Noninvasive Tests May Provide Prognostic Value in NAFLD

Carolyn Crist

November 08, 2022

Noninvasive ultrasound- and serum-based fibrosis biomarkers have similar prognostic performance to histology for nonalcoholic fatty liver disease (NAFLD), according to new findings presented at the annual meeting of the American Association for the Study of Liver Diseases.

Dr Ferenc Mozes

Fibrosis stages and liver stiffness measured by vibration-controlled transient elastography (LSM-VCTE) through FibroScan were significant predictors of event-free survival, said Ferenc Mozes, DPhil, a postdoctoral research assistant at the University of Oxford, England, who has worked on biomarker evaluation of nonalcoholic steatohepatitis (NASH) as a member of the Liver Investigation: Testing Marker Utility in Steatohepatitis (LITMUS) consortium.

"Liver histology is highly prognostic of liver-related outcomes in patients with NAFLD and NASH," he said. "Not just that, but liver histology is also accepted, and furthermore mandated by the FDA, as a surrogate endpoint in pharmaceutical trials for NASH."

However, liver histology is disadvantaged by sampling- and observer-dependent errors, he noted, as well as nonzero risk for patients. In recent years, researchers have hypothesized that noninvasive surrogate endpoints could be used as a way to speed up the development of new pharmaceutical treatments.

Mozes and colleagues evaluated the prognostic performance of histologically assessed liver fibrosis and three noninvasive tests (NITs): LSM-VCTE, Fibrosis-4 index (FIB-4), and NAFLD fibrosis score (NFS). They conducted an individual participant data meta-analysis, which first established the diagnostic performance of NITs in identifying patients with NAFLD who had advanced fibrosis (stages F3 and F4). The research team then expanded the search by reaching out to authors to ask for outcomes data and including studies with baseline LSM-VCTE and liver histology performed within 6 months, as well as at least 1 year of follow-up data.

The composite endpoint included all-cause mortality or liver-related outcomes such as decompensation of cirrhosis, hepatocellular cancer, liver transplantation, a model of end-stage liver disease (MELD) score higher than 14, or histological progression to cirrhosis. Participants were censored at the last follow-up time or at the occurrence of the first liver-related event.

Based on Kaplan-Meier survival analysis, participants were stratified into groups based on thresholds derived from the literature: fibrosis stage 0-2 (F0-2), F3, F4; LSM less than 10 kPa, LSM equal to or more than 10 kPa and less than 20 kPa, and LSM equal to or more than 20 kPa; FIB4 less than 1.3, FIB equal to or more than 1.3 and less than 2.67, and FIB4 equal to or more than 2.67; and NFS less than –1.455, NFS equal to or more than –1.455 and less than 0.676, and NFS equal to or more than 0.676.

The research team included 13 studies from Europe and Asia with data on 1,796 patients. The median follow-up time was 64 months, both from biopsy and LSM-VCTE. The fibrosis stages were typical of what would be seen in tertiary care.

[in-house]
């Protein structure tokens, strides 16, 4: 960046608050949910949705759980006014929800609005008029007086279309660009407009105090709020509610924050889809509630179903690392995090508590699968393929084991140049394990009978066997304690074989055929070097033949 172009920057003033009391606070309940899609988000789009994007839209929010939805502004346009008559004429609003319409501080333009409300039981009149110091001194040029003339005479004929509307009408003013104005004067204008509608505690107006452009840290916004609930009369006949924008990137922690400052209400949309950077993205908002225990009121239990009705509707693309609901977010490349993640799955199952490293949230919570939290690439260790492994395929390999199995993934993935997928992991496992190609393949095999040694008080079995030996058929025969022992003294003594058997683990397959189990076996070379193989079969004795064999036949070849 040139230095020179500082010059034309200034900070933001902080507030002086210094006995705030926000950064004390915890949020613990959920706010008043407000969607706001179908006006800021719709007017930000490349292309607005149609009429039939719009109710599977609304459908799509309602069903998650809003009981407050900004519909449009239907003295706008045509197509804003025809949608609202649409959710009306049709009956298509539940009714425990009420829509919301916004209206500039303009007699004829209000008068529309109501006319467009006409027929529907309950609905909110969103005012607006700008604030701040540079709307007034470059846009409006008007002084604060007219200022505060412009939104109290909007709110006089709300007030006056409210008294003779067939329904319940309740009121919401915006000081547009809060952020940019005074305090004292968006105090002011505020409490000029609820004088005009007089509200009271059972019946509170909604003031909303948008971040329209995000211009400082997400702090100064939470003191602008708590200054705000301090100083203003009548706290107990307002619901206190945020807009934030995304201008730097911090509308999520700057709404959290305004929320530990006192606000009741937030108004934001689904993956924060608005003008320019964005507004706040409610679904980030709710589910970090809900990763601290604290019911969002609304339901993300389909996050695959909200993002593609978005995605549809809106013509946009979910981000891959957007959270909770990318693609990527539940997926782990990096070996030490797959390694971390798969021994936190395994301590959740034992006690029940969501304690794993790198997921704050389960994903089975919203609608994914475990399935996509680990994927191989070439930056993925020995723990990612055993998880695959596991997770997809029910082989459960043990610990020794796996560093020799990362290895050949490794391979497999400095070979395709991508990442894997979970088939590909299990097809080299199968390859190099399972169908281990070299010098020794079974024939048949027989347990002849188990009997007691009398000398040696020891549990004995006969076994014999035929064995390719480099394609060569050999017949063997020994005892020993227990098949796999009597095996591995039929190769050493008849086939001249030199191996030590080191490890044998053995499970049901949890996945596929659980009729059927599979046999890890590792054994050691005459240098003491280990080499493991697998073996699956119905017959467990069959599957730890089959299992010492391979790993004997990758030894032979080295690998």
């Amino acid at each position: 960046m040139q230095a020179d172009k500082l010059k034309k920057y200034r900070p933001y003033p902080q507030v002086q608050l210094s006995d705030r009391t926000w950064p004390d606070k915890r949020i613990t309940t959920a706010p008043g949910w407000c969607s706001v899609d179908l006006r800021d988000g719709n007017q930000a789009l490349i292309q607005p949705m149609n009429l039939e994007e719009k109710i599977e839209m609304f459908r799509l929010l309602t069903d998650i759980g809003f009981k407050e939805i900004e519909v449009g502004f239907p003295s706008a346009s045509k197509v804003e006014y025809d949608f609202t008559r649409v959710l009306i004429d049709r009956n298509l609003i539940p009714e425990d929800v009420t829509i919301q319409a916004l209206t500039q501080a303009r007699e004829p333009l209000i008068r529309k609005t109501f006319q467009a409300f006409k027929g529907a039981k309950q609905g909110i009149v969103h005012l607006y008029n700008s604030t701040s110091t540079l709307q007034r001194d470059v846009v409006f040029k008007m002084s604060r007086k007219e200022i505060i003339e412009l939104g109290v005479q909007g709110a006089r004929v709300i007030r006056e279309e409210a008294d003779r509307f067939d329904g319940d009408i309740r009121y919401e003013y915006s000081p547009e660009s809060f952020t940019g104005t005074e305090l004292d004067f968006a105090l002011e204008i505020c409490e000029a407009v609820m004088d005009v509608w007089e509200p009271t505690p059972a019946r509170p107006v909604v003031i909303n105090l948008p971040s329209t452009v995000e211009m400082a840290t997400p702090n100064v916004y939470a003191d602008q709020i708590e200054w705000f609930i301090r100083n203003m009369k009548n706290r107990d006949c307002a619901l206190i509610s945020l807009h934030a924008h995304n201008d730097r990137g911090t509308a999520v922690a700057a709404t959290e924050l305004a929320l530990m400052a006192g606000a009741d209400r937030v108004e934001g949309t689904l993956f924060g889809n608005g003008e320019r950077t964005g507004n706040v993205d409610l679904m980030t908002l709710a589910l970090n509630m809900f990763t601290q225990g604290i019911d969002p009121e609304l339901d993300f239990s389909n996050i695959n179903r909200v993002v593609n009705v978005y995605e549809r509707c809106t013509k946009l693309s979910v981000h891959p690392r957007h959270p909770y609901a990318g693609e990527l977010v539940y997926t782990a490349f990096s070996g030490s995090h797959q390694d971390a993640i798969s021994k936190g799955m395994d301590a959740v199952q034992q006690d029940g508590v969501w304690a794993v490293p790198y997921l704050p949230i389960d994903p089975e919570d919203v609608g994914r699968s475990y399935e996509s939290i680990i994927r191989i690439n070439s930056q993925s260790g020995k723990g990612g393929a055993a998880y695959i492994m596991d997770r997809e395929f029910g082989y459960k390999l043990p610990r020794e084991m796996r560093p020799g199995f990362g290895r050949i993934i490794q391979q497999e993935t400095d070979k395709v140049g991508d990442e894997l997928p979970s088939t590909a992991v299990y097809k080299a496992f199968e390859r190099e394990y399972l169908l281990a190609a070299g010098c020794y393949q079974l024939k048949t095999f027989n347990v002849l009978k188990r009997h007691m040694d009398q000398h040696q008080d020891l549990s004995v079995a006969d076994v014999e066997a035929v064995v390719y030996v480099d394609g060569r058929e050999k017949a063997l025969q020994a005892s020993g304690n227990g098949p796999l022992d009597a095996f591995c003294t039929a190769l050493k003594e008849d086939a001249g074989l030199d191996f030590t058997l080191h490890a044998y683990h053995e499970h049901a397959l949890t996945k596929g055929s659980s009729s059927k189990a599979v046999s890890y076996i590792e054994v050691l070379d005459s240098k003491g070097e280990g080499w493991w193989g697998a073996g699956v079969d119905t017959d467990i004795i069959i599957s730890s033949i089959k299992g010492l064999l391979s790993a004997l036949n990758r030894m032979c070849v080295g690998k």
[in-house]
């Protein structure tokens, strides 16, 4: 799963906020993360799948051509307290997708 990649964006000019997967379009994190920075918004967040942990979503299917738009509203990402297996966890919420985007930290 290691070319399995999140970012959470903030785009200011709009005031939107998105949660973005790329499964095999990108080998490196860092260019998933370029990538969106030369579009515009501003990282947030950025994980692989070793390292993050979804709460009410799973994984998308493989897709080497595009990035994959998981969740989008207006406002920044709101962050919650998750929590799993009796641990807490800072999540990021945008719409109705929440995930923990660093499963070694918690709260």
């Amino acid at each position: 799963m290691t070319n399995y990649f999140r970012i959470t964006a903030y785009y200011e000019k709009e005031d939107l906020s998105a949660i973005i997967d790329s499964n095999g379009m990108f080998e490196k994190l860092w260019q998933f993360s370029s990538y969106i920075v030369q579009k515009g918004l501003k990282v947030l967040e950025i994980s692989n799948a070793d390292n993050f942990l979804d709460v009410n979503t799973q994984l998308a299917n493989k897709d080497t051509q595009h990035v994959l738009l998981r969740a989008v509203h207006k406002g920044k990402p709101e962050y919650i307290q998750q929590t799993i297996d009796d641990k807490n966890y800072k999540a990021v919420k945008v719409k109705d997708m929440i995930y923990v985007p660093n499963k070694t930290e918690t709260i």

Overall, 125 patients (7%) reached the composite endpoint. They tended to be older and more likely to have type 2 diabetes, higher fibrosis stages, and cirrhosis. Among those, 80 participants died, including 25 from liver-related mortality. In addition, 23 had ascites, 28 had hepatocellular cancer, and 31 progressed to cirrhosis or a MELD score greater than 14.

On the Kaplan-Meier curves, both the histology and noninvasive tests showed significant differences among the three strata for event-free survival probability.

Based on univariable Cox proportional hazard modeling, fibrosis stages F3 and F4 and continuous LSM-VCTE were significantly predictive of event-free survival probability. In multivariable models, fibrosis stage 4 and the two higher strata of LSM-VCTE were significantly predictive.

The study had several limitations, Mozes noted, by using cohort studies that weren't initially designed to evaluate prognostic performance. They also couldn't account for treatment effects and had no central histology reading. In addition, there may have been geographical variation in practice, as well as changes in practice over time as FibroScan technology improved in recent years.

"It turns out that stratifying patients by NIT score ranges can predict event-free survival probability," he said. "This could pave the way into considering noninvasive tests as surrogate endpoints in clinical trials."

In the ongoing study, Mozes and colleagues plan to look at additional aspects, such as MELD differentiation, histologic progression, and whether the NIT cutoffs differ from the current factors used to define advanced fibrosis. Future research should include longitudinal data and prospective studies, he added.

The study was sponsored by the LITMUS consortium, which has received funding from the Innovative Medicines Initiative 2 Joint Undertaking and the European Union's Horizon 2020 research and innovation program. Mozes disclosed no relevant financial relationships.

This article originally appeared on, part of the Medscape Professional Network.


Comments on Medscape are moderated and should be professional in tone and on topic. You must declare any conflicts of interest related to your comments and responses. Please see our Commenting Guide for further information. We reserve the right to remove posts at our sole discretion.